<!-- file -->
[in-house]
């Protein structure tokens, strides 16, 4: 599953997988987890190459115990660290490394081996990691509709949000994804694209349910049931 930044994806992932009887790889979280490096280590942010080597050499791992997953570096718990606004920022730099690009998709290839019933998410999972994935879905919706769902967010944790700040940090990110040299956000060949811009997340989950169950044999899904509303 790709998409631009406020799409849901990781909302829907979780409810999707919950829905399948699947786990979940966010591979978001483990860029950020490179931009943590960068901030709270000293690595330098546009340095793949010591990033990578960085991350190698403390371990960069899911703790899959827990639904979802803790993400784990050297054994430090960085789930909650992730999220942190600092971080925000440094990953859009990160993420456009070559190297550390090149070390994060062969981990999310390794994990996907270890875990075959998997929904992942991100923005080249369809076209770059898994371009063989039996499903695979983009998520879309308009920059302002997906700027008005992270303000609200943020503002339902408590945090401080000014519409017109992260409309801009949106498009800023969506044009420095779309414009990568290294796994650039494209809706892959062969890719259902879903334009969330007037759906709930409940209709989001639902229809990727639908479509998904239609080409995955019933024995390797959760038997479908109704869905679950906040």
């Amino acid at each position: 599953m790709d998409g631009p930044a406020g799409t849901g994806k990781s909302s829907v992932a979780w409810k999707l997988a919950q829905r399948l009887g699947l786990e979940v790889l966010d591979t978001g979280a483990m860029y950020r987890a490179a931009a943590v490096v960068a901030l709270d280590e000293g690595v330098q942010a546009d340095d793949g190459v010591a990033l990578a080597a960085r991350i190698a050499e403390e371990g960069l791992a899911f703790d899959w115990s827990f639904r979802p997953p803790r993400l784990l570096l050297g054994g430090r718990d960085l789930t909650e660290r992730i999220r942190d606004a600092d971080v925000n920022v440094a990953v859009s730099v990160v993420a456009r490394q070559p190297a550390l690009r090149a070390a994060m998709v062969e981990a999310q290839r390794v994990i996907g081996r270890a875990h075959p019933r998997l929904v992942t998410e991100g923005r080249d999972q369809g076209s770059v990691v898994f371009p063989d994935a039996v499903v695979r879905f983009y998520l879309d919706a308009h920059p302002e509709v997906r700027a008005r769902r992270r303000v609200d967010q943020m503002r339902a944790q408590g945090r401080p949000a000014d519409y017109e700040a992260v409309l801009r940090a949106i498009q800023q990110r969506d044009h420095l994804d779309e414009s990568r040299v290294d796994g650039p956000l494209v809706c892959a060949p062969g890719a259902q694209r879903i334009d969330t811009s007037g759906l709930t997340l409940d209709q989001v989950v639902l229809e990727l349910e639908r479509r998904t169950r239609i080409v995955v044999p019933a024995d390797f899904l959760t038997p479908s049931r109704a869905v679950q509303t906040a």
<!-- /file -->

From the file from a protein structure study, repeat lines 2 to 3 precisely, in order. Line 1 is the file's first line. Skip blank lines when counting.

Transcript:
């Protein structure tokens, strides 16, 4: 599953997988987890190459115990660290490394081996990691509709949000994804694209349910049931 930044994806992932009887790889979280490096280590942010080597050499791992997953570096718990606004920022730099690009998709290839019933998410999972994935879905919706769902967010944790700040940090990110040299956000060949811009997340989950169950044999899904509303 790709998409631009406020799409849901990781909302829907979780409810999707919950829905399948699947786990979940966010591979978001483990860029950020490179931009943590960068901030709270000293690595330098546009340095793949010591990033990578960085991350190698403390371990960069899911703790899959827990639904979802803790993400784990050297054994430090960085789930909650992730999220942190600092971080925000440094990953859009990160993420456009070559190297550390090149070390994060062969981990999310390794994990996907270890875990075959998997929904992942991100923005080249369809076209770059898994371009063989039996499903695979983009998520879309308009920059302002997906700027008005992270303000609200943020503002339902408590945090401080000014519409017109992260409309801009949106498009800023969506044009420095779309414009990568290294796994650039494209809706892959062969890719259902879903334009969330007037759906709930409940209709989001639902229809990727639908479509998904239609080409995955019933024995390797959760038997479908109704869905679950906040």
């Amino acid at each position: 599953m790709d998409g631009p930044a406020g799409t849901g994806k990781s909302s829907v992932a979780w409810k999707l997988a919950q829905r399948l009887g699947l786990e979940v790889l966010d591979t978001g979280a483990m860029y950020r987890a490179a931009a943590v490096v960068a901030l709270d280590e000293g690595v330098q942010a546009d340095d793949g190459v010591a990033l990578a080597a960085r991350i190698a050499e403390e371990g960069l791992a899911f703790d899959w115990s827990f639904r979802p997953p803790r993400l784990l570096l050297g054994g430090r718990d960085l789930t909650e660290r992730i999220r942190d606004a600092d971080v925000n920022v440094a990953v859009s730099v990160v993420a456009r490394q070559p190297a550390l690009r090149a070390a994060m998709v062969e981990a999310q290839r390794v994990i996907g081996r270890a875990h075959p019933r998997l929904v992942t998410e991100g923005r080249d999972q369809g076209s770059v990691v898994f371009p063989d994935a039996v499903v695979r879905f983009y998520l879309d919706a308009h920059p302002e509709v997906r700027a008005r769902r992270r303000v609200d967010q943020m503002r339902a944790q408590g945090r401080p949000a000014d519409y017109e700040a992260v409309l801009r940090a949106i498009q800023q990110r969506d044009h420095l994804d779309e414009s990568r040299v290294d796994g650039p956000l494209v809706c892959a060949p062969g890719a259902q694209r879903i334009d969330t811009s007037g759906l709930t997340l409940d209709q989001v989950v639902l229809e990727l349910e639908r479509r998904t169950r239609i080409v995955v044999p019933a024995d390797f899904l959760t038997p479908s049931r109704a869905v679950q509303t906040a």